A FRIEND of Namibia, South African political thinker and activist Neville Alexander, died in a Cape Town hospital at the age of 75 yesterday morning.
While on a speaking tour in Germany a month ago, Alexander complained about chest pains. He then cut his tour short to return to Cape Town where he was diagnosed with lung cancer.
An old friend of Alexander’s, Otillie Abrahams, yesterday described him as a prolific writer and thinker.
“He was analytical in his approach to everything; he ascribed to the notion of fighting ideas with ideas. He had a great influence on what happened in Namibia,” Abrahams said.
Close family friend, Dr Shaun Whittaker said Alexander had shaped the political consciousness of an entire political generation.
“He never married and does not have any children because he was completely committed to the political struggle. This is a great loss to leftist politics which is now showing signs of revival. He will be sorely missed,” said Whittaker.
Alexander’s latest contribution to the southern African population was his work in education and his passionate advocacy of mother-tongue education.
Last year, Alexander met with Namibian parliamentarians to address them on mother-tongue instruction in Namibian schools.
Abrahams said that Alexander was instrumental in the establishment of the Jacob Marengo Senior Secondary School in Windhoek.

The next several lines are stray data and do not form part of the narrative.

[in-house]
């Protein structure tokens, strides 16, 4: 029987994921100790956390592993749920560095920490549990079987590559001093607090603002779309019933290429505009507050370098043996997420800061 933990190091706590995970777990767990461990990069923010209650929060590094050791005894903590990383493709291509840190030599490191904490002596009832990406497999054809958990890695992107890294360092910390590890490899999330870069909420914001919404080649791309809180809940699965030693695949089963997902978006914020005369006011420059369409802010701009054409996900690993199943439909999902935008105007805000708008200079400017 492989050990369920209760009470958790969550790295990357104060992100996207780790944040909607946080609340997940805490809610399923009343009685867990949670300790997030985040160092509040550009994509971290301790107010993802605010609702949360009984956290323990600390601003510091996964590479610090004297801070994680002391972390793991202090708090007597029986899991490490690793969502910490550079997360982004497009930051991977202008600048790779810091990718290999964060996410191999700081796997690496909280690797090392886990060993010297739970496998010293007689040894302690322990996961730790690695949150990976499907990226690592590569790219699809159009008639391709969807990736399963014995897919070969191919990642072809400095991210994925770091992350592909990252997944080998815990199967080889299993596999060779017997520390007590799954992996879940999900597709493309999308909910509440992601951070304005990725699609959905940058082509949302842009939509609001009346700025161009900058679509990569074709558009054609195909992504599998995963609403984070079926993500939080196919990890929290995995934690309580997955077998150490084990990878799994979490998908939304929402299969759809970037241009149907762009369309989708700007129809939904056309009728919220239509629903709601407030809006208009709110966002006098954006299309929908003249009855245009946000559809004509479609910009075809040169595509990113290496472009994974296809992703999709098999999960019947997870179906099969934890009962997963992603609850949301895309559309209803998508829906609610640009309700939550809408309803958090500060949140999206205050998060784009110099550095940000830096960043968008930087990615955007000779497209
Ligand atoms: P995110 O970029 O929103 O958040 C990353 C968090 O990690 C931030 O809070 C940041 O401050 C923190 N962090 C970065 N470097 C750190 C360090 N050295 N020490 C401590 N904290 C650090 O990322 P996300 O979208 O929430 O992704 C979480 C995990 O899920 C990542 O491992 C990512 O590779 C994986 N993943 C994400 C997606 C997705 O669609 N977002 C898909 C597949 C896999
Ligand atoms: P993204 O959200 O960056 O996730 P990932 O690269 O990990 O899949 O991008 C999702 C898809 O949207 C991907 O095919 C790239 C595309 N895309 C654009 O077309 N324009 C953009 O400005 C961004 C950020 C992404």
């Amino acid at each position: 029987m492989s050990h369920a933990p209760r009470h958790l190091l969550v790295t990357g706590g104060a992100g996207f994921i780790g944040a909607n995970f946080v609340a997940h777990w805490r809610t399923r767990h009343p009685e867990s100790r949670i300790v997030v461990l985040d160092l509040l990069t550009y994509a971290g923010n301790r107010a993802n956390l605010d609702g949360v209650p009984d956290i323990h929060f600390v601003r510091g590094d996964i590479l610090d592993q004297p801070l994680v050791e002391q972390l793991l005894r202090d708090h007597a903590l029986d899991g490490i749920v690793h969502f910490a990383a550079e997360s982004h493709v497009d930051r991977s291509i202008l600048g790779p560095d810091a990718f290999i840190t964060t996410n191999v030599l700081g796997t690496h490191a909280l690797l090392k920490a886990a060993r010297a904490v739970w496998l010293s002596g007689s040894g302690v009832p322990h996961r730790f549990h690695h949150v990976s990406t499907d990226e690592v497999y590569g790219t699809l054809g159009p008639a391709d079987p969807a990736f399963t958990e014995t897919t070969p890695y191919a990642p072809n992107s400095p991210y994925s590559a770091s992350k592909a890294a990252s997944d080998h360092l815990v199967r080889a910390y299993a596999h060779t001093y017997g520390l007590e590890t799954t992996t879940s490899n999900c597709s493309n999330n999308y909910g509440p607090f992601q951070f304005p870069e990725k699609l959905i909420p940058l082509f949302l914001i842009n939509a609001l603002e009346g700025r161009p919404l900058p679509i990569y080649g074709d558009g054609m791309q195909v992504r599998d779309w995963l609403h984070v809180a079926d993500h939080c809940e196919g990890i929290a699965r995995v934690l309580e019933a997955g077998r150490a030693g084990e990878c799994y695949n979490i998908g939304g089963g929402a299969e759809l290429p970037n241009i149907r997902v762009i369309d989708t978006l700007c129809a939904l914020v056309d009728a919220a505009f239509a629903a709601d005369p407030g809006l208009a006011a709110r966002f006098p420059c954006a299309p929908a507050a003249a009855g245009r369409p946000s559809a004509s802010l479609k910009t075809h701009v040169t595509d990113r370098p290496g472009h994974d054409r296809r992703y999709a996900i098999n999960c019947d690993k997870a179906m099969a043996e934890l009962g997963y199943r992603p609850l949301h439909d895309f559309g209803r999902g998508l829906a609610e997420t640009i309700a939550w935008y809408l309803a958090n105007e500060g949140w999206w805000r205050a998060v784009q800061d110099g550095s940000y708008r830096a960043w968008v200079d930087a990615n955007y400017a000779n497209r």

Since its establishment, he had seconded teachers belonging to the South African Council for Higher Education (SACHED) to teach at Jacob Marengo, which was a tutorial college at the time.
Whittaker said Alexander had retired as director of the Project for the Study of Alternative Education in South Africa (Praesa), a project started by him as an independent research and development unit attached to the faculty of humanities at the University of Cape Town, to dedicate himself to writing.
There are currently two publications of Alexander at the printers. One deals with mother-tongue and second-language usage in schools. The other deals with post-apartheid South Africa and the crisis of capitalism.
He has also completed a compilation of all his writing and speeches he made during the course of his activist life.
Alexander was born in Cradock, Eastern Cape on October 22, 1936.
His most recent work focused on the tension between multilingualism and the hegemony of English in the public sphere.
He joined the African Peoples Democratic Union of Southern Africa (Apdusa) which was established in 1960, but left the organisation the following year with the likes of Dr Kenneth Abrahams and Otillie Abrahams, Andreas Shipanga, and Fikile Bam.
They decided to go underground and formed the Yu Chi Chan (YCCC) – which means guerilla warfare – study group which supported an armed struggle against the apartheid South African regime inside the country.
This group was disbanded in 1962 and replaced by the National Liberation Front (NLF) which Alexander founded.
In 1963, Alexander and most members of the NLF was arrested and the following year, they were convicted of conspiracy to commit sabotage. Alexander was imprisoned at Robben Island between 1964 to 1974.
The Namibian: Firebrand activist Neville Alexander dies